"These people had such aspirations about their future, and how great this neighborhood was going to become," Marohn said. "That they actually took land, and set it aside for all the ugly stuff you didn't want to see."

Early commercial buildings often doubled as homes for families who ran the business, Marohn said. As businesses became successful and families grew, these buildings expanded to add more commercial and living space, he said. Today, many commercial buildings in southeast Brainerd reflect this pattern, he said, with commercial space on the first floor below living or office space on a second floor.

"This was a quintessential way for families to bootstrap themselves," Marohn said. "To start with nothing and build something."

The two public buildings in the neighborhood were built in a desperate time in the country's history, Marohn said. Harrison Elementary School, where the presentation took place, was built in 1938. Just down Oak Street, Washington Educational Services Building was built in 1929. Despite being in the beginning and end of the Great Depression, these two buildings were built, he said.

"When we built public buildings, we were building them not only as a reflection of who we wanted to become," Marohn said. "But also in a way that made all of us wealthier and better off."

Southeast Brainerd can continue to grow and build wealth by playing to its advantages, Marohn said. This includes scaling development for people and not cars, he said, and to grow a little bit at a time.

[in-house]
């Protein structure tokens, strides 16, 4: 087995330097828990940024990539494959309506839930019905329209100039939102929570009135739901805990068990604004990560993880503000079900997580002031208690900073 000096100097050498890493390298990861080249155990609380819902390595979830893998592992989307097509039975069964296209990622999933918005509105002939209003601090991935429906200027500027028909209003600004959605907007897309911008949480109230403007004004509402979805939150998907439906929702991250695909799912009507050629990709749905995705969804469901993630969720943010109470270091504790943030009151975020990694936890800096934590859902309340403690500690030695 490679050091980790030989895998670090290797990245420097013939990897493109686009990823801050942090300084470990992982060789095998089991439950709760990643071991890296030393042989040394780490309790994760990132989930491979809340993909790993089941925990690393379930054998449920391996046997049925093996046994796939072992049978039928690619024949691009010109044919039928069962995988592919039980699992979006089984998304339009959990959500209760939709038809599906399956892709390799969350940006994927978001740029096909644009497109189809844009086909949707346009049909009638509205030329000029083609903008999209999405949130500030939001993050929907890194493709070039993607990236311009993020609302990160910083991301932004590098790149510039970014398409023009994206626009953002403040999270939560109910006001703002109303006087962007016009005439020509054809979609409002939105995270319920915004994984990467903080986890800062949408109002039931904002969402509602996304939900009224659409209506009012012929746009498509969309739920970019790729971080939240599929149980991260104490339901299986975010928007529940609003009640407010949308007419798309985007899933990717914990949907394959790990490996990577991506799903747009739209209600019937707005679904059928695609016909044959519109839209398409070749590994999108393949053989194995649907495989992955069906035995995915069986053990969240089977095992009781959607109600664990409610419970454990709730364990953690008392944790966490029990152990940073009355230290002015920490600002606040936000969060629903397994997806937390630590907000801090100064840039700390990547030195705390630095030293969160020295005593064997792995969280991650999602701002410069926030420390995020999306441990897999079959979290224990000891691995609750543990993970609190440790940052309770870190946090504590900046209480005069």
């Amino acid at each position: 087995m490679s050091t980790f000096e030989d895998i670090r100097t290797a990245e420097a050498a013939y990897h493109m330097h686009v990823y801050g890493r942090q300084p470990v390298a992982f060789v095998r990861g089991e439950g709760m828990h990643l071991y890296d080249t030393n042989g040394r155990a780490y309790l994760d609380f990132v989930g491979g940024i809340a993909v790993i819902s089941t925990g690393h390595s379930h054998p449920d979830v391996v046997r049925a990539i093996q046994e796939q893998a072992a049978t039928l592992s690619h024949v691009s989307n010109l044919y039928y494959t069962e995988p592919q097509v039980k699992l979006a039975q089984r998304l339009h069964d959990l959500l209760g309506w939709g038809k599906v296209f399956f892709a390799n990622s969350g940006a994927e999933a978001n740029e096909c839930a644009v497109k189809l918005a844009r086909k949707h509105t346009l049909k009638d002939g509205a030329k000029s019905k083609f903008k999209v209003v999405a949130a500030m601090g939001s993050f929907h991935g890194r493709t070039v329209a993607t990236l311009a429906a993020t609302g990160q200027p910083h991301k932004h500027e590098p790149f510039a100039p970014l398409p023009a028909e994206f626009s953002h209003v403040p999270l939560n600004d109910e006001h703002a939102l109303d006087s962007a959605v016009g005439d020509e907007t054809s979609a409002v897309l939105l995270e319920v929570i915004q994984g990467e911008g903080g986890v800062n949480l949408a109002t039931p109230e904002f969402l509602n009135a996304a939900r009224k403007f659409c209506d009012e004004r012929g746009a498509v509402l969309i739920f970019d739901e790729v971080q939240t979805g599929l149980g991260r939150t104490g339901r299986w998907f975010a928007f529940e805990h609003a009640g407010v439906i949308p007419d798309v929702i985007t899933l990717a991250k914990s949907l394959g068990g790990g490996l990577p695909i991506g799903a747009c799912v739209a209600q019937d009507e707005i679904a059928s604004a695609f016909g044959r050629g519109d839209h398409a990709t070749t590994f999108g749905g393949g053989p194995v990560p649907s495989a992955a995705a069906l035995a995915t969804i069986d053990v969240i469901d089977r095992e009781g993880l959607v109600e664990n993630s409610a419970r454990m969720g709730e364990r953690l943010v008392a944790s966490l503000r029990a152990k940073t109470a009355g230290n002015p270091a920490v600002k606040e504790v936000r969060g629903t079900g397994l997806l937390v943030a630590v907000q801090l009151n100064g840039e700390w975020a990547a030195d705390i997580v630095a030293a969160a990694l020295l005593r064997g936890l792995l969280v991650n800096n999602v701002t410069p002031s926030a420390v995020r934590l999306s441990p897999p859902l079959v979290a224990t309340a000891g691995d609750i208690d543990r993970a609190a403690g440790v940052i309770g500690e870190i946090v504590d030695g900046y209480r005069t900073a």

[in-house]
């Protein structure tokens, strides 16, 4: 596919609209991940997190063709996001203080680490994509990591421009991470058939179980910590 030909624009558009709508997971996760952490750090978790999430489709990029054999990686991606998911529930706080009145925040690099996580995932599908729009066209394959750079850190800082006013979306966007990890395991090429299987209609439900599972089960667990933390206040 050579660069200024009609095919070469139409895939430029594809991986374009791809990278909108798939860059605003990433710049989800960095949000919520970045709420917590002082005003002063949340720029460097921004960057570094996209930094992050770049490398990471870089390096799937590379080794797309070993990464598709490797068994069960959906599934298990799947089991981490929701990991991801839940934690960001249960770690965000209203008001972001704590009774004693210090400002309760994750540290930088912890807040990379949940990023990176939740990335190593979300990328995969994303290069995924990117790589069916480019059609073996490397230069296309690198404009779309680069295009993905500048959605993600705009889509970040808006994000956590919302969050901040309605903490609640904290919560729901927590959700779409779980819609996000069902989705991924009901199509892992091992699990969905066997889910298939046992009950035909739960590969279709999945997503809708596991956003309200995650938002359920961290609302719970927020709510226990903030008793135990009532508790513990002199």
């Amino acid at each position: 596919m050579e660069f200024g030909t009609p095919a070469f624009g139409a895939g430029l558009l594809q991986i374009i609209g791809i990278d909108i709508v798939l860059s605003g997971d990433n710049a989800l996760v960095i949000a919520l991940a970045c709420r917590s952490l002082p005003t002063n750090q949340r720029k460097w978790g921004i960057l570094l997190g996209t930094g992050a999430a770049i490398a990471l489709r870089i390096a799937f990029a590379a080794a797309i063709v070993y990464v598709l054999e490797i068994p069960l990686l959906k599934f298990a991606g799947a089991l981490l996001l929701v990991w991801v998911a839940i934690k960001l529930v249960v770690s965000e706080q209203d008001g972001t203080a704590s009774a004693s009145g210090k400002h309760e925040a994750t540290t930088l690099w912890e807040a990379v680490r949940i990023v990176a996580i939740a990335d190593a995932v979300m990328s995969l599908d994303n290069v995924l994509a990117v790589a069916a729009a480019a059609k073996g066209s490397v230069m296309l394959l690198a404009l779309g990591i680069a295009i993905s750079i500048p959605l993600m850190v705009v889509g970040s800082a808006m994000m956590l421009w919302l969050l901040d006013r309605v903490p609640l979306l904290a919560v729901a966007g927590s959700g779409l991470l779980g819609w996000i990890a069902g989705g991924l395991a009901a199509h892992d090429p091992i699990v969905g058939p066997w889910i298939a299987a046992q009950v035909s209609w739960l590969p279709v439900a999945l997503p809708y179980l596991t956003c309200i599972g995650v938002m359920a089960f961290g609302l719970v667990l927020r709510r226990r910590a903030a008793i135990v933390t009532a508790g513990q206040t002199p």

"The strength of this neighborhood is that it's actually scaled well for people," Marohn said.

Following Marohn's presentation, he led the group on a short walking tour of the neighborhood around the school. He pointed out examples of what he talked about and noted houses and buildings that had expanded over time.

History Week events continue

Events are set for the rest of the week to celebrate Brainerd's history.


From 1-5 p.m., there will be tours of Northern Pacific Center tours, leaving every half-hour from the Clock Tower building. Following the tours, participants can stop by the Roundhouse Brewery or the NP Event Space.

From 5-8 p.m., a flotilla of canoes and kayaks will float down the Mississippi River from a landing near Evergreen Cemetery to Kiwanis Park. Local rental companies will provide canoes and kayaks at a cost of $20 per person.


From 2-4:30 p.m., there will be a centennial celebration at the Crow Wing County Historical Society to celebrate the museum's 100th anniversary. At 2:30 p.m., the museum building will be rededicated.


At 10 a.m., there will be a plaque dedication ceremony at Shipman Auto Parts, 1711 SE 13th St., in honor of the historic Rosko Field airfield in southeast Brainerd.

Spenser Bickett

Spenser Bickett covers the Brainerd City Council and education. A native of the Twin Cities, Bickett attended the University of Wisconsin-Eau Claire, where he majored in journalism with a minor in political science. After graduation, he worked for the International Falls Journal as a staff writer before coming to Brainerd.